Southeast Energy News

Virginia’s controversial utility overhaul bill heads to governor

UTILITY OVERHAUL: The Virginia Senate sends the controversial Dominion Energy-backed bill to Gov. Ralph Northam, despite criticism that it won’t allow regulators to lower base rates or issue customer refunds. (Richmond Times-Dispatch)

COAL: Top officials at Mississippi Power’s Kemper “clean coal” plant knew for years about design flaws and budget problems but withheld the information from regulators. (The Guardian)

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POLITICS: A Tea Party backer and supporter of President Trump forms a group called the Green Tea Coalition to rally more conservatives around renewable energy. (Atlanta Journal-Constitution)

• A Louisiana environmental group releases documents it says show the state’s environmental regulators are too cozy with Energy Transfer Partners, the parent company of the planned Bayou Bridge pipeline. (Times-Picayune)
• A short documentary features Lumbee Indians and an African American who live near the route of the planned Atlantic Coast Pipeline, which they say threatens ancestral land and their cultural identity. (News & Observer)

• Florida regulators approve Florida Power & Light’s plan for a $888 million 1,163 megawatt natural gas-fired plant, despite opposition from residents and environmental and consumer groups. (Palm Beach Post)
• Dominion Energy completes its Charleston Project, a natural gas pipeline in South Carolina that marks the company’s largest ever expansion project. (Charleston Regional Business Journal)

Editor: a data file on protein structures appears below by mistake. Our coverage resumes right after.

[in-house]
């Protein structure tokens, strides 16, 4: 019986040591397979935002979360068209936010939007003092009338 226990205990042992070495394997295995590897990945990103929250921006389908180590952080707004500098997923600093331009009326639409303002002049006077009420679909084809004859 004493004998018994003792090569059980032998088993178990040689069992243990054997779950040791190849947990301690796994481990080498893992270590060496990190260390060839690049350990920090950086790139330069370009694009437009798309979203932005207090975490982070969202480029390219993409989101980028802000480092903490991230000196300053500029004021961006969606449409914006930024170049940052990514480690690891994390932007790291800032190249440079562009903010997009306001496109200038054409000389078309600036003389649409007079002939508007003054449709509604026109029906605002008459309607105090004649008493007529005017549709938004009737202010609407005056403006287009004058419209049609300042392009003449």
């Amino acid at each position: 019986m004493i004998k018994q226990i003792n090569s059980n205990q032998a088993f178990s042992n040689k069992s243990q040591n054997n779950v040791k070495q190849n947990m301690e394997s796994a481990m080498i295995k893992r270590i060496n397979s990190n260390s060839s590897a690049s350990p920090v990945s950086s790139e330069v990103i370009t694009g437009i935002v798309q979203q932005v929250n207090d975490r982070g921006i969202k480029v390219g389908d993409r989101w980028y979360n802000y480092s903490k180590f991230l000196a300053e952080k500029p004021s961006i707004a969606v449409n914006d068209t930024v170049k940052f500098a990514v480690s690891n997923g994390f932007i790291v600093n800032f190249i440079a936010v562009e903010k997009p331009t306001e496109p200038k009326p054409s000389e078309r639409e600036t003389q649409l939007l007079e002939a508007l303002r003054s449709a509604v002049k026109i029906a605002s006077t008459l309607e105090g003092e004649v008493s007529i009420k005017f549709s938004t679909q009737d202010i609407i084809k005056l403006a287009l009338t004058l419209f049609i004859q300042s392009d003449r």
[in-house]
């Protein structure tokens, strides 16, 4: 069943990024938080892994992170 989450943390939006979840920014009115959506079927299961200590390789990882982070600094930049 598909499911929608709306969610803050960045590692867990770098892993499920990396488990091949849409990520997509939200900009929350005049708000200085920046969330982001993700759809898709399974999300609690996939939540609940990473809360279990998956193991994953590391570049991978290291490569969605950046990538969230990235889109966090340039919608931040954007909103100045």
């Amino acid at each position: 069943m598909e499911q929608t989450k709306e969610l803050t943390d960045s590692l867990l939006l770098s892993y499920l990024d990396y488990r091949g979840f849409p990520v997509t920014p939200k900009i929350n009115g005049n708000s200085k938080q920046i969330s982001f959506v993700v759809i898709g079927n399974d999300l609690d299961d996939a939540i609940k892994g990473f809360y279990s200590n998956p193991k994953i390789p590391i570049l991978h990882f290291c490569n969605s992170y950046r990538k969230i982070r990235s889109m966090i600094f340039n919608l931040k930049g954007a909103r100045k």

• Entergy Corp. plans to demolish a nearly 70-year-old gas plant in Arkansas that hasn’t produced electricity since 2013. (Arkansas Business)

• A South Carolina House panel advances two bills to expand solar power and increase energy efficiency programs for electric customers. (Post and Courier)
• Four new solar plants in Florida begin providing power, bringing the total number of Florida Power & Light solar plants to 14. (Palm Beach Post)

RENEWABLES: Shampoo and cosmetics maker L’Oréal plans to offset the carbon footprint of its U.S. manufacturing and distribution centers by purchasing Kentucky landfill gas, solar, and other renewable energy. (WFPL)

• Duke Energy customers in North Carolina pay millions of dollars each year to fund industry groups that have spent years fighting coal ash regulations, according to a report. (Energy and Policy Institute)
• An association of manufacturers in Florida is concerned that selling JEA could result in job-killing increases in electric rates. (Florida Times-Union)

OVERSIGHT: South Carolina is trying to fill three open spots on its Public Service Commission as regulators continue grappling with the aftermath of the multi-billion-dollar failure of the Summer nuclear plant. (Post and Courier)

OFFSHORE DRILLING: A panel of Virginia officials against the Trump administration’s plan to expand offshore oil and gas exploration includes Gov. Ralph Northam, who will detail his opposition plan next week. (Bay Journal)

COAL ASH: A bill that provides public notification before dewatering coal ash ponds clears the Georgia House and goes to the Senate. (Brunswick News)

CLIMATE: An EPA analysis that considers extreme weather and social factors shows certain areas, including Appalachia and parts of the Southeast, are likely to be more affected by climate change. (Pacific Standard)

COMMENTARY: Private utilities would love to get a piece of the Tennessee Valley Authority, which President Trump has proposed selling, because it is a valued assets and competes for limited capital. (Forbes)

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